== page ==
- KGU! Sample Medley
Keeps Going Up! was recorded live on gloriously rich 8-track analogue tape using a selection of of industry-standard microphones, including Shure SM58, Shure SM57 and AKG 212 mics. The room ambience you hear is, well, genuine room ambience, as the tracks were recorded in "one-take". The tracks were all mixed on PC using Sonar and mastered using Cool Edit Pro. Any buzzes, pops or bangs were part of the sound we could hear - and so could be recorded - at the time and add, in our view, to the authentic ETL.
Recorded and mixed at The Barn at various sessions in 2004, our latest release, Keeps Going Up! comprises our most recent compositions and re-workings of a couple of old favourites.
The central theme, if you will, is of optimism in the face of apparent - but not always real - adversity.
- Eat the Lemon old favourite (and of course, band moniker orientated) re-worked for the 21st century. Not, as is often supposed, the first song we ever wrote, but certainly one of the early numbers composed soon after we settled on the band's name. A musing on what makes the business world tick.
- Where's Poirot? this song is a survivor of the Geoff Dodimead era EtL, having been penned by him for his then band in the late 1970s. It tracks the imaginary woes of the detective classes long after the demise of the world's favourite Belgian sleuth.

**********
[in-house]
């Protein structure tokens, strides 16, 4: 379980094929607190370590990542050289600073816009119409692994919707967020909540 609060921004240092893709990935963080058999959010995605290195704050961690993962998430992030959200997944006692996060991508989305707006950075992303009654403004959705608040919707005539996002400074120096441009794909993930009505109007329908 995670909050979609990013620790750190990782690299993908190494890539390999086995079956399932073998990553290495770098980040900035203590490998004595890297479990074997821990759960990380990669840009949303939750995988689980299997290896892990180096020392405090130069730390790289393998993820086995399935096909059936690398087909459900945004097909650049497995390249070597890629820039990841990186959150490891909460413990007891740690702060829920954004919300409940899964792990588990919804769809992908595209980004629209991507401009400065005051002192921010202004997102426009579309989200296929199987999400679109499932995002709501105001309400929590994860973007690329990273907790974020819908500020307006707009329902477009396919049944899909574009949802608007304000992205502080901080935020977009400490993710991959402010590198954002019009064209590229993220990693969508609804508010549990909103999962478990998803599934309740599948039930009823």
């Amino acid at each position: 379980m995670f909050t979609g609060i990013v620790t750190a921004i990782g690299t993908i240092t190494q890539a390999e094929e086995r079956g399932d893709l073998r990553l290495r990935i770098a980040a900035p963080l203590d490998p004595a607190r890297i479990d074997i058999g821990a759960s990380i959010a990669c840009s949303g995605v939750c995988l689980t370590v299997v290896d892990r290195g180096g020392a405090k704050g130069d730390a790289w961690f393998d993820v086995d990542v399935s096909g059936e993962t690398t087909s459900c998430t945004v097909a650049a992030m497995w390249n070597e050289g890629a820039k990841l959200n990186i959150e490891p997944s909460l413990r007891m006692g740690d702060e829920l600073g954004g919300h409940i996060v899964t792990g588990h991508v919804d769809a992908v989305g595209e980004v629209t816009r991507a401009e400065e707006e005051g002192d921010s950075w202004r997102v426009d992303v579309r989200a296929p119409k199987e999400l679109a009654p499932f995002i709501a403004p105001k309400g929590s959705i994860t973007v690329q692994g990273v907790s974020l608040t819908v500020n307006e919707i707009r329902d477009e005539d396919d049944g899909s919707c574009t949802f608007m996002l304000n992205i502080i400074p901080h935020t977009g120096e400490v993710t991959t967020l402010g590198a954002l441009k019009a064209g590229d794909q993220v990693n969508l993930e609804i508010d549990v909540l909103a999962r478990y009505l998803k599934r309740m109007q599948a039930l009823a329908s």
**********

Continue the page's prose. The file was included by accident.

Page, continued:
- Mr Filmmaker a homage to pure escapism: this tune eulogises the film world in the context of our need for deeper fulfilment. Is the "smell of burning candle wax" really to do with lighted tapers, or is there a connection with celluloid?
- Don't Turn Back simple tale of pain that can only be caused to one human by another human. Best avoided . . . but not the song obviously!
- Bunfields inspired by Bunhill Fields, and ancient graveyard off Old Street in the centre of London. Who were they all, we wonder, unanswered.
- Fatbelly Blues a wry look at the most corrosive of the anxieties of the worrying generation. We've all been there - "pasta 'n beans is my favourite"!
- T Shirt 'n Jeans another old favourite that has survived multiple incarnations. This version is updated for the naughties with a more powerful and edgy feel which is cleverly contrasted with a surprising psychodelic middle section. Please be careful with that Kaftan Eugene!
- We Can Shine affectionately re-named Shiney Shiney by the band because . . . . . I'm not really sure! It should be past it's sell by date but songs this good never go stale.
- The Place a song that has it all. Starts as a beautiful slow balad, builds to a soaring chorus, changes pace with an extended instrumental ending and is all wrapped in a message that will keep you guessing. You'll be exhausted . . . . but stangely fulfilled!
- Your Father's Son a touching observation of paternal pride garnished with rich vocal harmonies and chord changes that may remind you of a slightly inferior Fab 4 from the 60's ;-)
- Carpet Ride it started life as a funky bass line but soon developed into a fully grown, toe tappingly cynical view about the exploitation of naive types, bizarre quest for their 5 minutes of fame. We are still waiting for ours.
- Lets Make Some Noise the ultimate blokish song, rendering the moods of every-male from child to creaking middle age, this is a slice of pure self-justificatory self-indulgence. Long may it ring true.
- In(n) Crowd if you ask any of the band what this song is about, they will mumble incoherently . . mumble mumble . . . "pub culture" mumble mumble . . . "Winchmore Hill" . . mumble mumble. Don't let that put you off though. This is cracking, uptempo rocker with more twists and turns than a North London street map.